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How Augmented Reality (AR) is Changing the Automobile Industry

© vectorpouch

We’ve all heard stories of people looking down at their phones to check a notification while driving and bumping into the car in front of them, or even worse. With today’s high connectivity, drivers have become more distracted than ever. Luckily, Augmented reality (AR) can help prevent distracted driving and ease the driving experience overall. AR can also help automotive companies optimize their car production and sales processes with the use of 3D prototypes and interactive showrooms. Whether by augmenting the user experience or supporting the manufacturing process, AR has the potential to revolutionize the automotive industry in numerous ways.

Heads Up Displays (HUDs)

HUDs are AR projections on the front windshield of a car in front of the driver’s seat. These displays can include features such as driving speed and road work ahead, cellular notifications, or entertainment features like the radio station. Companies like Hudway have already begun to sell HUDs. Hudway’s HUD device easily fits into most cars and plugs into a 12V socket. The display shows driving speed as well as navigation directions. Users can connect their phones to the device, allowing the HUD to show notifications and calls as well. Users can select which notifications they’d like to appear on the display through the Hudway app. This development helps decrease distracted driving by eliminating the need for drivers to look down at their phones. Hudway also provides users camera add-ons that project night vision and rear parking assistance. Combined with AI, HUDs can alert users to upcoming road obstacles before they occur. BMW has also created a prototype for a Next 100 HUD that combines AR with AI and notifies drivers about upcoming obstacles like bikers. HUDs give drivers a more seamless driving experience and increase road safety.

© Patently Apple


While the typical car manufacturing process requires the creation and testing of multiple prototypes, AR can eliminate the need for such physical prototypes, reduce costs and increase manufacturing speed and efficiency. Automobile designers can create AR renderings of their cars, swapping out various parts in these renderings to determine the best car design before creating a physical prototype. Instead of conducting physical tests of each prototype, manufacturers can input their AR renderings into realistic environments and test cars virtually, decreasing the total number of physical tests necessary to determine car safety. Volkswagen already uses AR in its car design process. AR also makes assembly easier for workers, speeding up the physical manufacturing process. AR projections of assembly instructions onto tablets or smart glasses gives workers more detailed information on how to best assemble cars, reducing human error. Volvo currently uses AR in its manufacturing process, providing assemblers with glasses that use AR to portray instructions and documentation, reducing distractions from the work process.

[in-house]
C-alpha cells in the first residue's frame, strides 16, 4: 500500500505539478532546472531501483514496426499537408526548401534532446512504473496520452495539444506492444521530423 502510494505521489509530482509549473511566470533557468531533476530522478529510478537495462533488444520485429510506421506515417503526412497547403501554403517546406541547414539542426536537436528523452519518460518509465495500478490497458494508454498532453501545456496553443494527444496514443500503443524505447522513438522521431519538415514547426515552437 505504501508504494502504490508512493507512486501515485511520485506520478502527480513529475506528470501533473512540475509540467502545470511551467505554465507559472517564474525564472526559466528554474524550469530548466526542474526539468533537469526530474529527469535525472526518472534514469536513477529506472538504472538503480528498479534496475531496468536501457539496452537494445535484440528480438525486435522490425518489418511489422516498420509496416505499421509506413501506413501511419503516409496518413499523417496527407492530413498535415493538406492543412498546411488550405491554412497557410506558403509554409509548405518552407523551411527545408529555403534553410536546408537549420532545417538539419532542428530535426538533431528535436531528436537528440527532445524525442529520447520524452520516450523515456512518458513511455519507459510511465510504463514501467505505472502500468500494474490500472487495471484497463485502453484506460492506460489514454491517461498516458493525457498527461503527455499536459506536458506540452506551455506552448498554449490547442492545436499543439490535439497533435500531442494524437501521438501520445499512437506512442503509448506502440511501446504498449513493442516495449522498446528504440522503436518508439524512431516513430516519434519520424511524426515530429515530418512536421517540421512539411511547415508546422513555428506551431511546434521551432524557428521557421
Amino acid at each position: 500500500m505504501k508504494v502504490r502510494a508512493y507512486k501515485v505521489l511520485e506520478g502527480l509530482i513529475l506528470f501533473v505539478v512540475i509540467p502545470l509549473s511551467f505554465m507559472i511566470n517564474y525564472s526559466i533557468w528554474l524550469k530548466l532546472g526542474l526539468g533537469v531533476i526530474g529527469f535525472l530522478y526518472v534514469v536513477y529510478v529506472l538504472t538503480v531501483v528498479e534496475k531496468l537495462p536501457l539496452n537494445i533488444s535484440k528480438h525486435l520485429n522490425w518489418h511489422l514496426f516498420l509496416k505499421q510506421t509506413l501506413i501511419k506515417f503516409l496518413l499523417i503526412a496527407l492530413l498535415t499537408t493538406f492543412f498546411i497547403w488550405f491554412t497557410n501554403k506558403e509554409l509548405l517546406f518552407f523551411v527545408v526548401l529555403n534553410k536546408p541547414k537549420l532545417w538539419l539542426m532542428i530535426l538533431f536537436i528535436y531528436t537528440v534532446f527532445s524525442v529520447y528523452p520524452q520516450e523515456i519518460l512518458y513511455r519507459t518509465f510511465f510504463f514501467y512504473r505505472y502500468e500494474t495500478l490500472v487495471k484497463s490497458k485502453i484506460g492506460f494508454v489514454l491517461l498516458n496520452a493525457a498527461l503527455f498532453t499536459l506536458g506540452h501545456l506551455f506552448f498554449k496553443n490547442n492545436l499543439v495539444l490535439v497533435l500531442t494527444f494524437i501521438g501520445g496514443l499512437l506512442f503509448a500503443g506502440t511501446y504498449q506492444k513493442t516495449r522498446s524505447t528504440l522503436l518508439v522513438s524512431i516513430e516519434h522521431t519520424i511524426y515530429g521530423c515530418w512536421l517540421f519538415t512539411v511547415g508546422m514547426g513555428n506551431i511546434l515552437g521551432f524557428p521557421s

© Next Reality


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Various automobile companies have begun to use virtual showrooms and AR in physical showrooms to help sell cars. Digital car showrooms use AR to create realistic 3D renderings of vehicles. Users can inspect the vehicles and even conduct virtual test drives to get a better sense of how the vehicle operates without the time investment of visiting a showroom in person. BMW and Porsche have both created apps containing virtual showrooms that allow users to inspect and interact with 3D renderings of their cars. The Porsche app even lets users conduct virtual test drives. In showrooms, Volvo’s collaboration with Microsoft’s HoloLens uses AR to present potential buyers with more information about the structure and function of its cars.

© RelayCars


While many car repairs are simple enough for users to conduct themselves, 2D instructions often do not provide drivers with enough information for them to feel confident in making repairs without the help of a trained mechanic. AR use in car manuals can provide users with the necessary information to conduct car maintenance, saving them time and money. These car manuals can also provide in-depth information about a car’s features, making the car easier to use. Mercedes has already created Ask Mercedes, a virtual assistant that helps users with instructional manuals containing AR. AR can also help technicians conduct repairs. AR instructions on a tablet or smart glasses provide more information to technicians, allowing them to conduct repairs more quickly and with fewer errors. Volkswagen’s MARTA app uses AR to help technicians perform repairs. If no technicians present understand how to conduct a repair, the technicians can create an AR rendering of the car that needs fixing and receive remote assistance on the repair. Australia-based Tradiebot Industries also offers a similar AR solution for automotive repair and service.

© Tradiebot Industries

AR has enormous possibilities in the automotive industry, benefitting both car manufacturers and drivers by supporting an easier driving and manufacturing experience. At echoAR, we are excited to see future applications of AR in the automobile industry. Our platform helps manage and deliver AR and VR content to devices everywhere. With our scalable infrastructure, companies can easily build their AR app and deliver content to a showroom, repair shop, factory, or even a windshield near you.

echoAR (http://www.echoAR.xyz; Techstars ’19) is a cloud platform for augmented reality (AR) and virtual reality (VR) that provides tools and server-side infrastructure to help developers & companies quickly build and deploy AR/VR apps and experiences.